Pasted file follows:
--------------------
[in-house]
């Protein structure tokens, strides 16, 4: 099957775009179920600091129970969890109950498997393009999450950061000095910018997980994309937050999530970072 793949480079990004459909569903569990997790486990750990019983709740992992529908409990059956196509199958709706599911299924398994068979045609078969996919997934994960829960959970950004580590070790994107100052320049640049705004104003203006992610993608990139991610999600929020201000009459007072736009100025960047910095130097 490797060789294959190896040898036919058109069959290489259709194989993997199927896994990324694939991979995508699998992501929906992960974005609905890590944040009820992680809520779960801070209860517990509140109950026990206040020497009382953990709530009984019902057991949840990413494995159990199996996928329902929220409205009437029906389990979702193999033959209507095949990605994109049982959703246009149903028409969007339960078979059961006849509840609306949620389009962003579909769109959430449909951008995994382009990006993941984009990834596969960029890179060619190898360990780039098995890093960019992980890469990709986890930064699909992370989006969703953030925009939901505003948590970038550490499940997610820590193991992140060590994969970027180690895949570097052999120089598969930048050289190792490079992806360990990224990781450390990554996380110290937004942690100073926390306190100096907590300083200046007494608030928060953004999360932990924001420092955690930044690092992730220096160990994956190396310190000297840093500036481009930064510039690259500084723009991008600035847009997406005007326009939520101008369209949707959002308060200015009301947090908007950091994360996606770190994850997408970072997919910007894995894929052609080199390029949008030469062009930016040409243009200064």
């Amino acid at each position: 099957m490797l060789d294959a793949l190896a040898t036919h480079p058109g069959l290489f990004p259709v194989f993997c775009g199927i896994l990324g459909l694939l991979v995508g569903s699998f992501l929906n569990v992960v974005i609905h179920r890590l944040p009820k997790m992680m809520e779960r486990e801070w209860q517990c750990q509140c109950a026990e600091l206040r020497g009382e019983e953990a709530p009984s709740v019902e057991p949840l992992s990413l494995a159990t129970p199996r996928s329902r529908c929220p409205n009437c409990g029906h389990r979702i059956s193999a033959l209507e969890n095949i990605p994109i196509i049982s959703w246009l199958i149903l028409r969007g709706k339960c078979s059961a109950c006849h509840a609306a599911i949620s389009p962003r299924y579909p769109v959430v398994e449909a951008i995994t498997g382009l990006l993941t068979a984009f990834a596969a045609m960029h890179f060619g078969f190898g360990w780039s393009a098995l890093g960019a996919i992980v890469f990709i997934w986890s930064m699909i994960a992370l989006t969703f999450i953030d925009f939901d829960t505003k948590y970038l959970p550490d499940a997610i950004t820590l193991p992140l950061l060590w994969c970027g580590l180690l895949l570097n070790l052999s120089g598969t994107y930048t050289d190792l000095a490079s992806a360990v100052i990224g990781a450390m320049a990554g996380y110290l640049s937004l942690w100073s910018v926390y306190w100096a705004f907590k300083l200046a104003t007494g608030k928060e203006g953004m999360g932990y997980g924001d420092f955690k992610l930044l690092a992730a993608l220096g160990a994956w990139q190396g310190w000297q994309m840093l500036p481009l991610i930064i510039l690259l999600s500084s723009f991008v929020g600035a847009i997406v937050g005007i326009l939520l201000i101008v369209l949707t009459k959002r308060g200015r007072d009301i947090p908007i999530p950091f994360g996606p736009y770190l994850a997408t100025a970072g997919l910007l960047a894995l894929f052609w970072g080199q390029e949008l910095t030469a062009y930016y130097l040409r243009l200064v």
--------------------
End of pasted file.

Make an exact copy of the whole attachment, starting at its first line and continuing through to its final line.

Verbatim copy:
[in-house]
């Protein structure tokens, strides 16, 4: 099957775009179920600091129970969890109950498997393009999450950061000095910018997980994309937050999530970072 793949480079990004459909569903569990997790486990750990019983709740992992529908409990059956196509199958709706599911299924398994068979045609078969996919997934994960829960959970950004580590070790994107100052320049640049705004104003203006992610993608990139991610999600929020201000009459007072736009100025960047910095130097 490797060789294959190896040898036919058109069959290489259709194989993997199927896994990324694939991979995508699998992501929906992960974005609905890590944040009820992680809520779960801070209860517990509140109950026990206040020497009382953990709530009984019902057991949840990413494995159990199996996928329902929220409205009437029906389990979702193999033959209507095949990605994109049982959703246009149903028409969007339960078979059961006849509840609306949620389009962003579909769109959430449909951008995994382009990006993941984009990834596969960029890179060619190898360990780039098995890093960019992980890469990709986890930064699909992370989006969703953030925009939901505003948590970038550490499940997610820590193991992140060590994969970027180690895949570097052999120089598969930048050289190792490079992806360990990224990781450390990554996380110290937004942690100073926390306190100096907590300083200046007494608030928060953004999360932990924001420092955690930044690092992730220096160990994956190396310190000297840093500036481009930064510039690259500084723009991008600035847009997406005007326009939520101008369209949707959002308060200015009301947090908007950091994360996606770190994850997408970072997919910007894995894929052609080199390029949008030469062009930016040409243009200064």
């Amino acid at each position: 099957m490797l060789d294959a793949l190896a040898t036919h480079p058109g069959l290489f990004p259709v194989f993997c775009g199927i896994l990324g459909l694939l991979v995508g569903s699998f992501l929906n569990v992960v974005i609905h179920r890590l944040p009820k997790m992680m809520e779960r486990e801070w209860q517990c750990q509140c109950a026990e600091l206040r020497g009382e019983e953990a709530p009984s709740v019902e057991p949840l992992s990413l494995a159990t129970p199996r996928s329902r529908c929220p409205n009437c409990g029906h389990r979702i059956s193999a033959l209507e969890n095949i990605p994109i196509i049982s959703w246009l199958i149903l028409r969007g709706k339960c078979s059961a109950c006849h509840a609306a599911i949620s389009p962003r299924y579909p769109v959430v398994e449909a951008i995994t498997g382009l990006l993941t068979a984009f990834a596969a045609m960029h890179f060619g078969f190898g360990w780039s393009a098995l890093g960019a996919i992980v890469f990709i997934w986890s930064m699909i994960a992370l989006t969703f999450i953030d925009f939901d829960t505003k948590y970038l959970p550490d499940a997610i950004t820590l193991p992140l950061l060590w994969c970027g580590l180690l895949l570097n070790l052999s120089g598969t994107y930048t050289d190792l000095a490079s992806a360990v100052i990224g990781a450390m320049a990554g996380y110290l640049s937004l942690w100073s910018v926390y306190w100096a705004f907590k300083l200046a104003t007494g608030k928060e203006g953004m999360g932990y997980g924001d420092f955690k992610l930044l690092a992730a993608l220096g160990a994956w990139q190396g310190w000297q994309m840093l500036p481009l991610i930064i510039l690259l999600s500084s723009f991008v929020g600035a847009i997406v937050g005007i326009l939520l201000i101008v369209l949707t009459k959002r308060g200015r007072d009301i947090p908007i999530p950091f994360g996606p736009y770190l994850a997408t100025a970072g997919l910007l960047a894995l894929f052609w970072g080199q390029e949008l910095t030469a062009y930016y130097l040409r243009l200064v």